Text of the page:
Research ArticleASTRONOMY

Universal interferometric signatures of a black hole’s photon ring

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Science Advances  18 Mar 2020:
Vol. 6, no. 12, eaaz1310
DOI: 10.1126/sciadv.aaz1310
  • Fig. 1 Time-averaged image of a GRMHD simulation of M87.

    This model has parameters chosen to be consistent with the 2017 EHT data and corresponds to the high magnetic flux “magnetically arrested disk” accretion state. It has M = 6.2 × 109M, a/M = 0.94, θobs = 163°, rhigh = 10, and mass accretion rate matching the 1.3-mm flux density (5). The spin axis points left when projected onto the image. The time average was performed over 100 snapshots produced from uniformly spaced GRMHD fluid samples over a time range of 1000M (approximately 1 year). Although visually prominent, the thin, bright ring contains only ~20% of the total image flux density.

  • Fig. 2 Photon shell and photon ring of a Kerr black hole.

    (A) Cross section of the photon shell in the (r, θ) plane in Boyer-Lindquist coordinates. The black hole spin is a/M = 0.94, directed vertically, and the color varies with r. The intersection of an observer’s line of sight with the photon shell boundaries at r=r±γ determines the visible subregion of the photon shell. (B to D) Photon ring on the screen of an observer at varying inclinations θobs relative to the spin axis, whose projection onto the plane perpendicular to the line of sight is depicted by the (left-pointing) arrow. The center of the photon ring has a displacement from the origin that increases with spin. The color coding on the ring denotes the matching radius on the shell from which the photon emanated. The photon shell rγrr+γ is only visible in its entirety to the edge-on (θobs = 90) observer. The face-on (θobs = 0) observer only receives photons from the white r=r0γ orbit. The θobs = 17 observer sees the portion of the shell delineated by the dashed lines.

  • Fig. 3 Image cross sections of a photon ring and its subrings.

    (A) Brightness cross sections for the time-averaged GRMHD image shown in Fig. 1. The blue/red curves show cross sections perpendicular/parallel to the projected spin axis. (B and C) Decomposition of the left perpendicular peak and the right parallel peak into subrings indexed by the number n of photon half-orbits executed between turning points (Eq. 3) in the polar motion. Similar results are also seen in image cross sections of simple geometrical models (10).

  • Fig. 4 Universal interferometric signatures of a photon ring.

    (A to D) Visibility amplitudes of (A and B) the time-averaged GRMHD simulation shown in Fig. 1 and (C and D) a GRMHD snapshot (see the Supplementary Materials). Amplitudes are shown for baselines perpendicular (red) and parallel (blue) to the black hole spin axis. While short baselines (left of the vertical dotted lines) display complex structure reflecting astrophysical features of the image such as emission from the disk and jet, longer baselines are dominated by the universal interferometric signatures of the photon ring. A simple model ∣V(u)∣ = ∣α+ cos (πdu) + α sin (πdu)∣(du)−1/2e−(wu)ζ is overplotted (black dashed curves), with parameters determined independently along the two axes. The periodicities encode the ring diameters along each axis and hence M/D for the black hole; their difference provides an estimate of the black hole spin and inclination. The parameters α± carry information about the angular brightness distribution (and hence spin and inclination). The dashed green curve u−1/2 shows the expected envelope for an infinitesimally thin ring, while the solid green curve u−1/2e−(wu)ζ shows the fitted envelope that carries information about the ring thickness. On even longer baselines (B and D), the dominant visibility contributions arise from subrings with increasingly higher n. The universal features are more prominent in the time-averaged image, whose ring is dominated by smaller mode numbers m and which has less small-scale power outside the photon ring.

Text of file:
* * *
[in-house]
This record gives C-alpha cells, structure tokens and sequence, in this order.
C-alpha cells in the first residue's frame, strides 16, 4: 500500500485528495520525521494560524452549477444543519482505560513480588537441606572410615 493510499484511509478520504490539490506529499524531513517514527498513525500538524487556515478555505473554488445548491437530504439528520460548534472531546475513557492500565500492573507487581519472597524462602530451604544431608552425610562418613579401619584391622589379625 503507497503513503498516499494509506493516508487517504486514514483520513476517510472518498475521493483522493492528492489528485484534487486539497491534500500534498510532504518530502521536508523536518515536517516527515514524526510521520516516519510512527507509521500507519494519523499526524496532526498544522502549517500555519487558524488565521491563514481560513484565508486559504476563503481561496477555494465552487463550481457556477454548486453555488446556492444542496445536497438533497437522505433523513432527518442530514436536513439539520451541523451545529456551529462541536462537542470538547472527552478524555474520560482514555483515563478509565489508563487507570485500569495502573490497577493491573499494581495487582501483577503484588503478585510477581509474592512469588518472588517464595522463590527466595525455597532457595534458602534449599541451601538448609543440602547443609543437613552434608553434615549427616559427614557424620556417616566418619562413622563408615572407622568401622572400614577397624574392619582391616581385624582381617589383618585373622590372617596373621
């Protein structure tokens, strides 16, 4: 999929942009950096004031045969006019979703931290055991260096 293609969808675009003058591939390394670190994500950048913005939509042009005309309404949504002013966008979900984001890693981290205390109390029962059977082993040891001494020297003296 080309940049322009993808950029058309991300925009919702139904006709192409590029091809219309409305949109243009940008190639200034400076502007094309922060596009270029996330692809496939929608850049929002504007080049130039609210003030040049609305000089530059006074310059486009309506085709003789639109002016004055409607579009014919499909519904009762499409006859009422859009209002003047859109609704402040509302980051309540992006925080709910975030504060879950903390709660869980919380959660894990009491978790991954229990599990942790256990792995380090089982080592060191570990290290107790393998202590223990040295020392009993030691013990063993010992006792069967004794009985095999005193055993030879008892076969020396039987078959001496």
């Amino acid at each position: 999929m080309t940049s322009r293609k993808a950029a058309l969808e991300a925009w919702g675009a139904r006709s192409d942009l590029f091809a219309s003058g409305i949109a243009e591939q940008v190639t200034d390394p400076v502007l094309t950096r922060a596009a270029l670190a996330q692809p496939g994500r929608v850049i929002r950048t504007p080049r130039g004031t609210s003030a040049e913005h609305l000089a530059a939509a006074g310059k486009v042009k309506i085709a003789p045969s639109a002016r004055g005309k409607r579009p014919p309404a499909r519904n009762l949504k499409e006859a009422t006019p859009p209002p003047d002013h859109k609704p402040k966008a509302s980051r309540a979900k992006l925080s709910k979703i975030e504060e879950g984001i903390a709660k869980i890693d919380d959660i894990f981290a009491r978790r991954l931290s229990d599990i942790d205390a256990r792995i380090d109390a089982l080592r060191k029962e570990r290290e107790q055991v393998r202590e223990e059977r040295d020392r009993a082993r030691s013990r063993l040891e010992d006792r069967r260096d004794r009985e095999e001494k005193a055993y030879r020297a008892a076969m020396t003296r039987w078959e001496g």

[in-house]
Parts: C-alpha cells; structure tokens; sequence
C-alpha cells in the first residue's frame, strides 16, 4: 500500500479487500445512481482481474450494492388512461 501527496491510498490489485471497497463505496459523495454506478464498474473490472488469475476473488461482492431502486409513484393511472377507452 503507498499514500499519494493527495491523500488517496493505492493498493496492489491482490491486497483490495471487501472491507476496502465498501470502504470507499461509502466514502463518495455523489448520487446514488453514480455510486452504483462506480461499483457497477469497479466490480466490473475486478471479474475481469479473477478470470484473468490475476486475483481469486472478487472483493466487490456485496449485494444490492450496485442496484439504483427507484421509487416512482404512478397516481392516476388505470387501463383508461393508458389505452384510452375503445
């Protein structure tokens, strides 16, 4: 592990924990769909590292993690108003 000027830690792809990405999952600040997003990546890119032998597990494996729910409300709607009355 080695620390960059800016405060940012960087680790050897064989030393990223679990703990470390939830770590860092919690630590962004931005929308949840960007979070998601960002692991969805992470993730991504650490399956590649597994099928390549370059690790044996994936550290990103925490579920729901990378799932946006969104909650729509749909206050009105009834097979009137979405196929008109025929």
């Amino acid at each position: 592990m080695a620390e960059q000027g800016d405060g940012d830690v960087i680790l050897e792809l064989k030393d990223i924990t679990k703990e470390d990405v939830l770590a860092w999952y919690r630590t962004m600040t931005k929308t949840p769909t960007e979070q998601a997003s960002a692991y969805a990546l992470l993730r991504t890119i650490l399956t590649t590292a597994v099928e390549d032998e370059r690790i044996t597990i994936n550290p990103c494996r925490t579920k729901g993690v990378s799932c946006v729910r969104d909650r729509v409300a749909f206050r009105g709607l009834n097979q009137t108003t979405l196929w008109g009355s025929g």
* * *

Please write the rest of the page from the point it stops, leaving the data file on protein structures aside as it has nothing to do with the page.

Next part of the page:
• Fig. 5 Prospects for observing a photon ring.

    (A) Schematic showing visibility amplitude as a function of baseline length for a photon ring with d = 40 μas and flux density comparable to M87. The black, cyan, and magenta visibilities correspond to photons with half-orbit numbers n = 1, 2, and 3. (B) Frequency-dependent range of Earth baselines and representative Earth-space baselines. Earth-space baselines shown are the longest baselines for an orbiter in low Earth orbit (LEO), in medium Earth orbit (MEO), in geostationary orbit (GEO), on the Moon, and at the second Sun-Earth Lagrange point (L2).

Supplementary Materials

  • Supplementary material for this article is available at http://advances.sciencemag.org/cgi/content/full/6/12/eaaz1310/DC1

    Supplementary Materials and Methods

    Fig. S1. Lyapunov exponent as a function of image angle.

    Fig. S2. Black hole shadow diameter and asymmetry as a function of spin and inclination.

    Fig. S3. Snapshot images and visibilities.

    References (2534)

  • Supplementary Materials

    This PDF file includes:

    • Supplementary Materials and Methods
    • Fig. S1. Lyapunov exponent as a function of image angle.
    • Fig. S2. Black hole shadow diameter and asymmetry as a function of spin and inclination.
    • Fig. S3. Snapshot images and visibilities.
    • References (2534)

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